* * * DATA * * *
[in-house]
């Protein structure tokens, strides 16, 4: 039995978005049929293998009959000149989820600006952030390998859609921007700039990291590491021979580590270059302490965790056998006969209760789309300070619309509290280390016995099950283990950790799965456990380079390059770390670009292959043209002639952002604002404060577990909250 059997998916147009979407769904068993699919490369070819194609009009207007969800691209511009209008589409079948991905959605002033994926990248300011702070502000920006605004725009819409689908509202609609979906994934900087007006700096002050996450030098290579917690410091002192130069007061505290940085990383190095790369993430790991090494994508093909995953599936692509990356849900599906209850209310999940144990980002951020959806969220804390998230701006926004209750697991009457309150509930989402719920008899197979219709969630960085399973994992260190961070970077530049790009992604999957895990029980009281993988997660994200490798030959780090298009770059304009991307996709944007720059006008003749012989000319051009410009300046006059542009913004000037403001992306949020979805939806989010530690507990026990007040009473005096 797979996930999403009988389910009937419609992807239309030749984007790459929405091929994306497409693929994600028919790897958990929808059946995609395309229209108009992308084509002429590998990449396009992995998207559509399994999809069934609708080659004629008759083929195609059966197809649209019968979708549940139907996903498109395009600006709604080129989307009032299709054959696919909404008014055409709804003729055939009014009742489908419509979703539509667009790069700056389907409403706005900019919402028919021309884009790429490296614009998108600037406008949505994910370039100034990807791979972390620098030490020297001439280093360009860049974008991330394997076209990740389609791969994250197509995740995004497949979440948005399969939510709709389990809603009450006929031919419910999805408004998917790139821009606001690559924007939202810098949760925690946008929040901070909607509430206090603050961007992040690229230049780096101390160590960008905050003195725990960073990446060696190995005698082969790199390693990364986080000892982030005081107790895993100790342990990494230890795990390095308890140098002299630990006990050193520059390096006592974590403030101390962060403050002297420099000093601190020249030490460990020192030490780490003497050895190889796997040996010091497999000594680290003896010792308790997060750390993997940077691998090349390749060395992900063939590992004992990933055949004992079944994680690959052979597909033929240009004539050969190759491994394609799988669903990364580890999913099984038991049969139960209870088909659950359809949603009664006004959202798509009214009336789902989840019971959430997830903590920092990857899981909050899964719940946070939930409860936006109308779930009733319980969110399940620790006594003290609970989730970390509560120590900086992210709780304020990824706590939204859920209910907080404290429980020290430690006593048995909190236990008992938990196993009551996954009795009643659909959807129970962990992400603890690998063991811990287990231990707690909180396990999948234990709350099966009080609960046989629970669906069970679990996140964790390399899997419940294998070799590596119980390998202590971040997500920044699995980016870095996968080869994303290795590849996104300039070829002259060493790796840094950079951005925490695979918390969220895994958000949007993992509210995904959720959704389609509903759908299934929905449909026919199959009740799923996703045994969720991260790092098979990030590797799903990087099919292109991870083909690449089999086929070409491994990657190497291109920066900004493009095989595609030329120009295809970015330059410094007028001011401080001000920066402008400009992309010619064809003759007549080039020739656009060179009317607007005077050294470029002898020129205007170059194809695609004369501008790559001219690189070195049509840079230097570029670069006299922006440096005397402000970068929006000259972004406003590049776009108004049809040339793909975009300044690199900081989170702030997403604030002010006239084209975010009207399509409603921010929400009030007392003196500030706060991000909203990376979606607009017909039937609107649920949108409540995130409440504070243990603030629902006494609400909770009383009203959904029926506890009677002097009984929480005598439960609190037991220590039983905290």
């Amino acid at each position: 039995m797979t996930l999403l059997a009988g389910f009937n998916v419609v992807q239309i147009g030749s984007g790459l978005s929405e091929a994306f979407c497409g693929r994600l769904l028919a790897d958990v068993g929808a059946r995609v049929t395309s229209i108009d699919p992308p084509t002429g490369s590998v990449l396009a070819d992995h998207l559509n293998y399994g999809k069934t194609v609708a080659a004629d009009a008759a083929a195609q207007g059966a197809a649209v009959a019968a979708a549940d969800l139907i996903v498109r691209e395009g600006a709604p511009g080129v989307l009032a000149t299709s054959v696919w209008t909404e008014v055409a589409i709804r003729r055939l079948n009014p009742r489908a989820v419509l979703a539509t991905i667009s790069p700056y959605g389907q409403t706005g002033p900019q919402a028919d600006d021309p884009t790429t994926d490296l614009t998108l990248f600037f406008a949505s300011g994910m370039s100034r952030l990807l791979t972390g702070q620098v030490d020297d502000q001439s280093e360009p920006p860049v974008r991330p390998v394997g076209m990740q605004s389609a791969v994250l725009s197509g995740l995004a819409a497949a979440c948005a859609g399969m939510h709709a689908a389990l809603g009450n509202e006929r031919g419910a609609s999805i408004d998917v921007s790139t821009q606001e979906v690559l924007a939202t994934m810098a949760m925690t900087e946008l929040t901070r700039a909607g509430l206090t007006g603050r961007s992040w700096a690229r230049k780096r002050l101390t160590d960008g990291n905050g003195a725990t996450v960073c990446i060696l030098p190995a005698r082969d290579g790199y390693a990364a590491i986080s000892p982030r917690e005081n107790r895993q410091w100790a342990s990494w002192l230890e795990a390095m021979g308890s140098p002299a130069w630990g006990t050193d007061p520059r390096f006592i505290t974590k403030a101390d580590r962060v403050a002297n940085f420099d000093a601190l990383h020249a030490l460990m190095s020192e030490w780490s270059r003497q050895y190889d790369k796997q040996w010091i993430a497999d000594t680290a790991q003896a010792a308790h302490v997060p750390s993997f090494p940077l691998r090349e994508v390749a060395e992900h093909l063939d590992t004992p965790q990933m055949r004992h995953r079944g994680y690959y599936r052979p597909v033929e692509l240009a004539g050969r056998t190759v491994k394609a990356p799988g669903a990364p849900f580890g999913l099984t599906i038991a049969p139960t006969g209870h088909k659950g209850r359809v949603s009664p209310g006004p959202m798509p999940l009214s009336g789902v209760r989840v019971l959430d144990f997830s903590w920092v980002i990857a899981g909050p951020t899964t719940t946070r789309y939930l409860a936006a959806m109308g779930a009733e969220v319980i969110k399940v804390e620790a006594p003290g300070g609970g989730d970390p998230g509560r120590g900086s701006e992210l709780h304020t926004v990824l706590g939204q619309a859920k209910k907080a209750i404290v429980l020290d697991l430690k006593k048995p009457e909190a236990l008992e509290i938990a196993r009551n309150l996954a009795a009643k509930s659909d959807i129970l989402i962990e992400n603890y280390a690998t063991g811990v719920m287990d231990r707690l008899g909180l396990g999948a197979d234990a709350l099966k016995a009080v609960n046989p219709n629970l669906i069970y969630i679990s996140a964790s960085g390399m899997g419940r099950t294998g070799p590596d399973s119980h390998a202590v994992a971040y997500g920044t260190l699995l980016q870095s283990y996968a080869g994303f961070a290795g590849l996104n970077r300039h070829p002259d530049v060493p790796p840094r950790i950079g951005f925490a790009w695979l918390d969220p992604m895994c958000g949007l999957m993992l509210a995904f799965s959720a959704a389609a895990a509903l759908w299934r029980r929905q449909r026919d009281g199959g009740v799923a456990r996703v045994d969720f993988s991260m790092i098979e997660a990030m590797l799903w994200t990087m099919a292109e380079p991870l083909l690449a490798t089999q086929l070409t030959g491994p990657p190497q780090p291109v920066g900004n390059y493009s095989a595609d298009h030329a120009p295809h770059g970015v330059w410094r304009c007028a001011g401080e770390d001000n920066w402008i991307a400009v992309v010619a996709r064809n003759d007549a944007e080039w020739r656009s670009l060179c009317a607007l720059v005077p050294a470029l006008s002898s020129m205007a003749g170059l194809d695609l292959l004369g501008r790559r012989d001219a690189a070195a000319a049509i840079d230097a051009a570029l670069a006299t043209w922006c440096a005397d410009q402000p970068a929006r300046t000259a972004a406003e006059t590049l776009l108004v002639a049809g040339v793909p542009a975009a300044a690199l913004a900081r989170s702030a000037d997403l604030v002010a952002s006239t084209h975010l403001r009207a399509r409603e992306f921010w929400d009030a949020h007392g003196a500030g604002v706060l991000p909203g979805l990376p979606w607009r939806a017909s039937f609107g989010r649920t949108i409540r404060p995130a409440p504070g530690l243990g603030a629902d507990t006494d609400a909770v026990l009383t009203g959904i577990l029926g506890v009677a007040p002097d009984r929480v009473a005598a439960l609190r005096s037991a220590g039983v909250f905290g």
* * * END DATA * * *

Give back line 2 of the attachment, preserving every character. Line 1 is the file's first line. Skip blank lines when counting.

């Protein structure tokens, strides 16, 4: 039995978005049929293998009959000149989820600006952030390998859609921007700039990291590491021979580590270059302490965790056998006969209760789309300070619309509290280390016995099950283990950790799965456990380079390059770390670009292959043209002639952002604002404060577990909250 059997998916147009979407769904068993699919490369070819194609009009207007969800691209511009209008589409079948991905959605002033994926990248300011702070502000920006605004725009819409689908509202609609979906994934900087007006700096002050996450030098290579917690410091002192130069007061505290940085990383190095790369993430790991090494994508093909995953599936692509990356849900599906209850209310999940144990980002951020959806969220804390998230701006926004209750697991009457309150509930989402719920008899197979219709969630960085399973994992260190961070970077530049790009992604999957895990029980009281993988997660994200490798030959780090298009770059304009991307996709944007720059006008003749012989000319051009410009300046006059542009913004000037403001992306949020979805939806989010530690507990026990007040009473005096 797979996930999403009988389910009937419609992807239309030749984007790459929405091929994306497409693929994600028919790897958990929808059946995609395309229209108009992308084509002429590998990449396009992995998207559509399994999809069934609708080659004629008759083929195609059966197809649209019968979708549940139907996903498109395009600006709604080129989307009032299709054959696919909404008014055409709804003729055939009014009742489908419509979703539509667009790069700056389907409403706005900019919402028919021309884009790429490296614009998108600037406008949505994910370039100034990807791979972390620098030490020297001439280093360009860049974008991330394997076209990740389609791969994250197509995740995004497949979440948005399969939510709709389990809603009450006929031919419910999805408004998917790139821009606001690559924007939202810098949760925690946008929040901070909607509430206090603050961007992040690229230049780096101390160590960008905050003195725990960073990446060696190995005698082969790199390693990364986080000892982030005081107790895993100790342990990494230890795990390095308890140098002299630990006990050193520059390096006592974590403030101390962060403050002297420099000093601190020249030490460990020192030490780490003497050895190889796997040996010091497999000594680290003896010792308790997060750390993997940077691998090349390749060395992900063939590992004992990933055949004992079944994680690959052979597909033929240009004539050969190759491994394609799988669903990364580890999913099984038991049969139960209870088909659950359809949603009664006004959202798509009214009336789902989840019971959430997830903590920092990857899981909050899964719940946070939930409860936006109308779930009733319980969110399940620790006594003290609970989730970390509560120590900086992210709780304020990824706590939204859920209910907080404290429980020290430690006593048995909190236990008992938990196993009551996954009795009643659909959807129970962990992400603890690998063991811990287990231990707690909180396990999948234990709350099966009080609960046989629970669906069970679990996140964790390399899997419940294998070799590596119980390998202590971040997500920044699995980016870095996968080869994303290795590849996104300039070829002259060493790796840094950079951005925490695979918390969220895994958000949007993992509210995904959720959704389609509903759908299934929905449909026919199959009740799923996703045994969720991260790092098979990030590797799903990087099919292109991870083909690449089999086929070409491994990657190497291109920066900004493009095989595609030329120009295809970015330059410094007028001011401080001000920066402008400009992309010619064809003759007549080039020739656009060179009317607007005077050294470029002898020129205007170059194809695609004369501008790559001219690189070195049509840079230097570029670069006299922006440096005397402000970068929006000259972004406003590049776009108004049809040339793909975009300044690199900081989170702030997403604030002010006239084209975010009207399509409603921010929400009030007392003196500030706060991000909203990376979606607009017909039937609107649920949108409540995130409440504070243990603030629902006494609400909770009383009203959904029926506890009677002097009984929480005598439960609190037991220590039983905290």